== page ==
Guest Columnist: 'Where the Wild Things Are': A Jewish parent's perspective

Guest Columnist Where

By EDEN D. DONIGER
November 19, 2009 14:29
where the wild things are 248 88

where the wild things are 248 88. (photo credit: )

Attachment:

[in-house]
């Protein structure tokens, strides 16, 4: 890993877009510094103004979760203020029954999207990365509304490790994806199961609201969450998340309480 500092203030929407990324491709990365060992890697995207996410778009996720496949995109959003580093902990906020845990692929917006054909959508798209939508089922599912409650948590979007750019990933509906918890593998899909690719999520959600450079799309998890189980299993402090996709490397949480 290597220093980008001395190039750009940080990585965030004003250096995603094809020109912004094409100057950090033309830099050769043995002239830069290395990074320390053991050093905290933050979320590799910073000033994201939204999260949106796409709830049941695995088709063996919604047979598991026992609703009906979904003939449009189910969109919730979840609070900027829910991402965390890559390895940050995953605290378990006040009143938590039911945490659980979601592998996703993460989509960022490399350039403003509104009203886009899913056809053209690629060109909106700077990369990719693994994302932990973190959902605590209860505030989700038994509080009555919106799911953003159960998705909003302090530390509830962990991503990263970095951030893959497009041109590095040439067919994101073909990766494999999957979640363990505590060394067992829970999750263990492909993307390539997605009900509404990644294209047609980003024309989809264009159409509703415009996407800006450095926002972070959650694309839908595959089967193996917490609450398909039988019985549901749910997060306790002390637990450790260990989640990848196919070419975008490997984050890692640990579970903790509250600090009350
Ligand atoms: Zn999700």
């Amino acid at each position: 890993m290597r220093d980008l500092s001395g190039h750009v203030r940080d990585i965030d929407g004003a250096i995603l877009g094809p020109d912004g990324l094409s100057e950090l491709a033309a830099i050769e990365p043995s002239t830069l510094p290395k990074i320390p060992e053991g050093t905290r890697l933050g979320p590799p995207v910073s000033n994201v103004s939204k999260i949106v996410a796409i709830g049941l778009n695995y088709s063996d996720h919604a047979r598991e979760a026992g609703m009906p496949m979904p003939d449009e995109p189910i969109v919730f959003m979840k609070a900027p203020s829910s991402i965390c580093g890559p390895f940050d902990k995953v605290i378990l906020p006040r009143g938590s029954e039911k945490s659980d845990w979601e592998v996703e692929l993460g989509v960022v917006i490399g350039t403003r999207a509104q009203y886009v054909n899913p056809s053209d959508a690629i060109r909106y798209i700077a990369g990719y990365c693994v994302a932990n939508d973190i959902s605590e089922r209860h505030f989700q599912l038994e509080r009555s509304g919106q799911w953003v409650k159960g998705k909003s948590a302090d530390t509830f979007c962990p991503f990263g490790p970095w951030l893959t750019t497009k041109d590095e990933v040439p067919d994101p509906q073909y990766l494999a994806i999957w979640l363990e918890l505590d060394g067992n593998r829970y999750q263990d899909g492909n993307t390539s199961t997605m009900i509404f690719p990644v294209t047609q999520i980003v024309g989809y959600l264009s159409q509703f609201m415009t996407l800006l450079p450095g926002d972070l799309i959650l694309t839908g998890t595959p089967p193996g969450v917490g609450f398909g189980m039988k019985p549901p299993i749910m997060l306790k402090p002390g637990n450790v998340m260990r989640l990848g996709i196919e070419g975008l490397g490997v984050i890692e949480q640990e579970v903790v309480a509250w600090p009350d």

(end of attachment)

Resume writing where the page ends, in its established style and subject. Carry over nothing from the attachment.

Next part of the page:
Children love to build forts. Whether made from an old blanket draped over chairs or a pile of materials gathered from the backyard, a fort offers a sense of security and intimacy within its confined walls. Inside the fort nothing bad can happen; you can hide from the evils of the world in its inviolate coziness. Spike Jonze and Dave Eggers' adaptation of Maurice Sendak's 1963 children's book, Where the Wild Things Are, is a film about forts. It is a film about the inner sanctum of a child's fragile and homespun sense of security. It is a film about what happens to us when the world we trust - our family, our friends, our society - tramples upon our forts. It is about the human psyche's debilitating journey into loneliness and fear when the forts that we painstakingly build to encase all of our hope, love and humanity are wrenched away from us. It is a film about rebuilding those forts from rubble and making them even more beautiful, more comforting, than they were before. The opening sequences of the film show Max, an imaginative boy who spends his time playing alone, building a fantastic igloo fort in his front yard out of icy snow. He invites his older sister to join in. She ignores him, and he is crestfallen. Max then engages his sister's friends in a raucous snowball fight. They accidentally crush the fort while Max is hiding inside. Max is devastated. The self-absorbed teenagers do not know why, nor do they care. In a fit of rage, Max retaliates by destroying his sister's fort: He jumps on her bed wearing wet boots and destroys trinkets in her room, including a lovely card he had made for her. Max quietly tells his mother that night what happened to his igloo. Max's mother tells him that she would not have done that to him. Her tenderness is short-lived, however. When Max later builds an explorer's fort in his bedroom and invites his mother inside, she declines because she is entertaining a boyfriend in the living room and cannot be bothered. In one fell swoop, Max's mother has rejected the fort he specially built for the two of them and has allowed an interloper to invade the sacred fort of their family home. All of the forts, all of the layers of protection that comfort Max have been destroyed. Without them, Max begins to unravel. He bites his mother and runs away from home, a little boy in the cold, wild night, his mother chasing after him. Jonze and Eggers explore Max's emotional journey through the story of the land of the Wild Things, which Max reaches after days of dangerous, terrifying travel by boat across a tempestuous sea. When Max first encounters the Wild Things - a strange assortment of giant forest creatures - they are senselessly trying to destroy their fort homes, with some success. They speak in riddles that they themselves do not understand. They cannot articulate their motivation and purpose in destroying their homes. Max gains their trust and becomes their king just in time to prevent them from devouring him. MUCH OF the film is devoted to acquainting us with the Wild Things. Their grotesque bodies and faces are softened by sweet eyes and forlorn smiles. Their violent natures are tempered by their intense inclination to love and protect one another. In one moment, they are depressed and introspective; in the next, they are light-hearted and funny. Perpetually in search of a home, of companionship, of love, they aimlessly wander through forests, mountains and beaches. They smash towering trees for no reason, yet they sleep in a massive pile - a fort of Wild Things - so that everyone feels warm and safe. Max becomes particularly close with one Wild Thing, Carol who shows Max a secret, miniature world he built inside a cave fort where little statuettes of his loved ones and favorite places are kept eternally safe. But Carol is unhappy because his companion, KW, has left him in pursuit of new friends. Max embraces the Wild Things' loneliness and disconnectedness. He befriends KW and tries to repair the relationship between her and Carol. Through his friendship with KW, Max realizes that it is time to rebuild, to create order, security and beauty out of the primitive, unruly landscape of the Wild Things' world. He leads the Wild Things in an ambitious project to build the most grand and comforting fort the world has ever known. The Wild Things joyfully construct an architectural and mystical wonder. As the fort takes shape, Max discovers that the process of rebuilding has brought him a newfound sense of happiness and inner strength. And as the Wild Things confront Max with their realization that he is not truly a king, Max discovers that he, the boy, is going to be okay. Max's growing sense of security has the opposite effect on Carol, who is so hurt and confused by Max's new outlook and friendship with KW that he becomes dangerously violent. He destroys his own secret fort world and almost attacks Max. KW protects Max from Carol by placing him in the fort of her giant mouth. As Max sits in that dark, peaceful place, we are reminded of the original fort of the mother's womb. Max eventually asks KW if he can come out because it has become difficult to breathe in there. Max emerges from KW's mouth, reborn. Max decides he should head back to the home he left behind. One of his last acts in the land of the Wild Things is to recreate the card that he had given his sister and torn apart, this time placing it lovingly in the remains of Carol's secret fort, a symbol of hope and rejuvenation. The Wild Things, including Carol, tearfully send Max off in his boat, the magnificent fort they built towering in the background. Max arrives home to a panicked mother who embraces him and wordlessly feeds him cake. They smile at one another. He is safe again. AND I leave the theater feeling absolutely devastated. First, I think of my two-year-old daughter, whose happy life and ignorance of pain and suffering, whose simple and perfect fort, will one day be marred by the ugly realities of the world in which she lives. I think of my unborn daughter, fleetingly safe inside my belly. Then my thoughts turn to the Jewish Diaspora and the cycle of destruction and rebuilding that the Jewish homeland of Israel has been fated to undergo throughout history. I think of the impact of that pattern on the collective psyche of the Jewish people, and the desperate need of all Jews to believe in the beauty and value of rebuilding. I visualize Israel as the great fort of Jewish people around the world, without which our collective psyche would unravel, like Max's did. And I think about how it is my duty to make sure the fort of Israel continues to exist for my children and Jewish children everywhere. I do not know how Maurice Sendak would react to my musings about Jonze and Eggers' film adaptation. But it seems to me that Sendak, the American son of Polish Jewish immigrants and the author of another children's book, In the Night Kitchen, which by his admission evoked the horrors of the Holocaust, might nod in approval at what the film revealed to me. He might agree that Where the Wild Things Are, broadly imagined, teaches us that the sacred forts in our lives must be protected at all costs, and must be rebuilt when, ineluctably, they are destroyed. The writer is an attorney practicing law in Atlanta, Georgia. edendoniger@gmail.com